Gun crime

Gun crime in London

Date published: 
23 January 2018

The term ‘gun crime’ covers both lethal weapons, such as shotguns and handguns, and non-lethal weapons, such as air weapons and stun guns.

Over the last few years, gun crime has been on the rise in London.

The number of offences is small compared with other types of crime, but nonetheless it is a crime with devastating consequences for victims, families and communities.

‘Gun Crime in London’

Key facts

  • In the last three years, the number of offences has risen. In the 12 months to October 2017, there were 2,500 offences involving guns: a 16 per cent increase on the previous year and a 44 per cent increase on 2014.
  • In the year to October 2017, out of 2,542 gun crimes, 770 guns were fired, of which 318 were classed as lethal weapons.
  • The number of lethal guns fired has increased by around 20 per cent since 2012.
  • In the year to October 2017, gangs accounted for 10 per cent of all gun crime offences, 18 per cent of the offences where a gun was fired and 41 per cent of the offences where a lethal gun was fired.
  • In the year to October 2017, 59 per cent of gun crime offenders were aged 25 or younger.


The Committee gathered evidence from the Met Police, the National Crime Agency, a trauma surgeon and a representative of the British Association for Shooting and Conservation on the issue of gun crime in London. The investigation found that:

  • The supply of guns into the UK from abroad is a growing concern, with a small but increasing number of weapons originating from Eastern Europe, particularly de-commissioned guns, which are easily converted.
  • The use of technology is changing the way people access guns, in particular with the use of the ‘dark web’.
  • Gangs account for nearly half of all offences where a lethal gun is fired. Gun use, however, appears to be spreading outside of gang disputes.
  • The Mayor of London needs to ensure that he is focused on stopping guns from entering the capital, and making sure young people are aware of the consequences of carrying a gun.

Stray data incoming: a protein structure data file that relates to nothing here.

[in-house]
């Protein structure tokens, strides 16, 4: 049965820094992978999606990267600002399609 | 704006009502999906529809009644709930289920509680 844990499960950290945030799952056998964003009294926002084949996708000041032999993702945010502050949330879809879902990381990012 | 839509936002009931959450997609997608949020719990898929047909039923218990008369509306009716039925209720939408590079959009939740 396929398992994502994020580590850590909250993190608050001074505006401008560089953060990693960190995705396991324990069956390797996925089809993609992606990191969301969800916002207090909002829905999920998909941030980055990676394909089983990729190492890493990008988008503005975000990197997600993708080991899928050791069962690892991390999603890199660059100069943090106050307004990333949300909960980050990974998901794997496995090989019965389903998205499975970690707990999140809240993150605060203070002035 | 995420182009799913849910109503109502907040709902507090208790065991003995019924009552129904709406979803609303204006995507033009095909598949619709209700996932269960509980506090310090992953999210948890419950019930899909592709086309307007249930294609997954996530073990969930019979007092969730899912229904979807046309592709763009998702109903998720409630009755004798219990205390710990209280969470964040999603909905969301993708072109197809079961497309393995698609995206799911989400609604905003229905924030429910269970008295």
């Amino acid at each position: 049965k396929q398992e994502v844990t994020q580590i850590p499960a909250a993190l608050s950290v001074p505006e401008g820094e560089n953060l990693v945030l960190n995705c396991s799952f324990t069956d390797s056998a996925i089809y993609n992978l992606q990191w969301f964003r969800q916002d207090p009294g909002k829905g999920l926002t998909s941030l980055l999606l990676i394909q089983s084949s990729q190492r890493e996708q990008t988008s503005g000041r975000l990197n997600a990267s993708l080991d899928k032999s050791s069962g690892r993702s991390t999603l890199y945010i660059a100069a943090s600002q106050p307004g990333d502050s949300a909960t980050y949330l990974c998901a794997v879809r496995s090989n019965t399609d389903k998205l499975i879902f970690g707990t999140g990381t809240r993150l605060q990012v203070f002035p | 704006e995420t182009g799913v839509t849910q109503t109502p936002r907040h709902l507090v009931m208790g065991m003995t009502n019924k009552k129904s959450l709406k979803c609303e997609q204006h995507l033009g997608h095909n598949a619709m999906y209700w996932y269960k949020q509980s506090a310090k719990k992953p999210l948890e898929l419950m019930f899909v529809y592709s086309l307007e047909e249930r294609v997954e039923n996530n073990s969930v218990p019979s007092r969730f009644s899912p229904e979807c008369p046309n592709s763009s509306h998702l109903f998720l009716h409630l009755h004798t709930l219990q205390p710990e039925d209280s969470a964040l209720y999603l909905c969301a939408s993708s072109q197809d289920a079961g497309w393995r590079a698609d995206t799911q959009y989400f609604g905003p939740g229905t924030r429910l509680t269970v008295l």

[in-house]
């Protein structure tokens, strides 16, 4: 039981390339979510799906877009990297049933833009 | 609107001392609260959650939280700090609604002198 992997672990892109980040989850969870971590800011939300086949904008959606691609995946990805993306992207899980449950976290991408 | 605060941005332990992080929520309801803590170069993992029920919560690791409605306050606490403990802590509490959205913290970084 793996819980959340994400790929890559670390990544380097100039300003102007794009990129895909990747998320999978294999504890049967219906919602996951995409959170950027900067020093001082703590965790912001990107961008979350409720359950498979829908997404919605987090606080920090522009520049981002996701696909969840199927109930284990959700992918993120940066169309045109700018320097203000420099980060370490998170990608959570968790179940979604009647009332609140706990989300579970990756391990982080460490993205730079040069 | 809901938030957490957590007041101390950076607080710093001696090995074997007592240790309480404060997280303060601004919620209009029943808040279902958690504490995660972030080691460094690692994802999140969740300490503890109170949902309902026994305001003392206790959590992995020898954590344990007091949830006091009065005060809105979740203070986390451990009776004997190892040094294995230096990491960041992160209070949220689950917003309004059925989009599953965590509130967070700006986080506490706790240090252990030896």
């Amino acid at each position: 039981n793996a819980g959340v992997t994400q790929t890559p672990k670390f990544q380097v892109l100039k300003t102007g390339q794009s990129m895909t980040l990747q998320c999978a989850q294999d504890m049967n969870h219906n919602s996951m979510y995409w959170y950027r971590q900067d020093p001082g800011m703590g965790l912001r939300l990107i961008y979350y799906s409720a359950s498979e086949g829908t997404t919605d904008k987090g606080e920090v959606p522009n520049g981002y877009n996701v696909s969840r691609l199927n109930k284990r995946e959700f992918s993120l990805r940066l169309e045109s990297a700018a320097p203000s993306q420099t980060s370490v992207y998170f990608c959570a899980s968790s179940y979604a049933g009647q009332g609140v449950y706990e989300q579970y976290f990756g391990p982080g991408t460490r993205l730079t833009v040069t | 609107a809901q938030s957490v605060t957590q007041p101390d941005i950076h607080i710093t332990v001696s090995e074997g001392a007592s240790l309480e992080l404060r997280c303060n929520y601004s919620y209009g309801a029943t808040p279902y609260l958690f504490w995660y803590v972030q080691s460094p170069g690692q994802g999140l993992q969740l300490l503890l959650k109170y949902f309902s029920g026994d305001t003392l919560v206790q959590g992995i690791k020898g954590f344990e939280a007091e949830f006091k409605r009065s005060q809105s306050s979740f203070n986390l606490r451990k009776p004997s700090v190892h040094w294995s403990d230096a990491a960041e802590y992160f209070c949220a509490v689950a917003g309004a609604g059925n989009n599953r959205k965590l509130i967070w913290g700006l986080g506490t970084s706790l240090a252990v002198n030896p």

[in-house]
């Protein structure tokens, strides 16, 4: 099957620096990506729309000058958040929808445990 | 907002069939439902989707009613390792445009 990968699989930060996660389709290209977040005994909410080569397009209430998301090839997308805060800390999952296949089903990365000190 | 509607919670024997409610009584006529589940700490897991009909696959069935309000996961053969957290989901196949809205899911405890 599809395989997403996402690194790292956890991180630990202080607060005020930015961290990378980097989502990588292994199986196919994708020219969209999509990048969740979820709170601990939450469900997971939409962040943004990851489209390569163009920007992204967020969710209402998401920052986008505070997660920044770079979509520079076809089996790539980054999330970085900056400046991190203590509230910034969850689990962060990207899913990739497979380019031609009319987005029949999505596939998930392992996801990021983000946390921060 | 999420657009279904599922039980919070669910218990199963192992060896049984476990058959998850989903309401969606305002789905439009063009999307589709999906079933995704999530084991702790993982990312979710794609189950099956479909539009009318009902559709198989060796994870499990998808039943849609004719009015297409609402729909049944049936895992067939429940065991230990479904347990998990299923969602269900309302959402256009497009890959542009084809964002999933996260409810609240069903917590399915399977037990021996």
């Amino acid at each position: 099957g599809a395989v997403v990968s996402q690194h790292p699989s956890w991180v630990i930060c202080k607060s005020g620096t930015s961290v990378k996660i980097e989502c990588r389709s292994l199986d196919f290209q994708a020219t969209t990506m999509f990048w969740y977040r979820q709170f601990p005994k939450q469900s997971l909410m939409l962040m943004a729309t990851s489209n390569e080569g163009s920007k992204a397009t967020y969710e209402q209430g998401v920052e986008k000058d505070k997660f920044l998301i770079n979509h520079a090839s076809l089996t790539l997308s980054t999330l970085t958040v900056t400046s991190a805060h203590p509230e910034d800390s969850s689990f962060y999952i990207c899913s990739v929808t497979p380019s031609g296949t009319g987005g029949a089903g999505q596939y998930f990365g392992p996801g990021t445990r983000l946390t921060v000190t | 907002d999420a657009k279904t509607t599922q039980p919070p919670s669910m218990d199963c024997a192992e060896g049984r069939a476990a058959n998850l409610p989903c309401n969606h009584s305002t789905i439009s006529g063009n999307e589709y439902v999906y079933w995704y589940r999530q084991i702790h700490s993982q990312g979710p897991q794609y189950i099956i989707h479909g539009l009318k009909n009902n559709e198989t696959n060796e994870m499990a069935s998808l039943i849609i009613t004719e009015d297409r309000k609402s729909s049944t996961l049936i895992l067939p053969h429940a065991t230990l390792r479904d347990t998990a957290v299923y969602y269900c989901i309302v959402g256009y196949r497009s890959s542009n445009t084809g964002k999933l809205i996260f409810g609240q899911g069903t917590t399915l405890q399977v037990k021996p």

In January 2018, the Committee published its short findings report on gun crime in London. Alongside the findings report, the Committee wrote to the Mayor, recommending that he:

  • undertake a piece of research with bodies such as the National Crime Agency, National Ballistics Intelligence Service and Border Force to build a clearer picture of how guns enter London from abroad
  • examine what more can be done to fully understand theft of legal guns and its impact on the capital and either introduce or lobby for any changes to intelligence gathering 
  • work with offenders and victims of gun crime, including those services that support them, to build up a clearer picture of the drivers of gun use and how their use can be reduced 
  • publish, through MOPAC, more detail on the levels of gun crime in London, including the number of offences; where a gun is fired; where a lethal gun is fired; and how many offences are gang related, to improve the level of information provided to the public

Next steps

A letter with recommendations was sent to the Mayor, for response by 2 March 2018. The response was received on 18 April 2018.


The committee recommended that the Mayor carry out further work to fully understand how guns get onto London’s streets and what can be done to fully understand theft of legal guns and its impact on the capital. The Mayor in his response has said that “there are already sufficient structures in place to help us understand this element of the issue” and that the Met works with the firearms community to ensure compliance with licences.


Members also asked the Mayor to work with victims and offenders to better understand drivers for gun crime and publish more detail on levels of gun crime in London. In his response the Mayor said that MOPAC will “continue to consult with young victims of gun crime and knife crime”; and agreed to publish more information on gun crime through MOPAC. MOPAC subsequently published a ‘weapon enabled crime’ dashboard in Spring 2018. While it does not provide detail on all of the elements made in the recommendation, it does provide detail on gun offences by borough, the number of lethal guns fired, and the number of gun offences involving robbery.


The committee will continue, in the short term, to monitor gun crime as part of its investigation into tackling violence in London.   


See letters below.                                                                                                                                                                       


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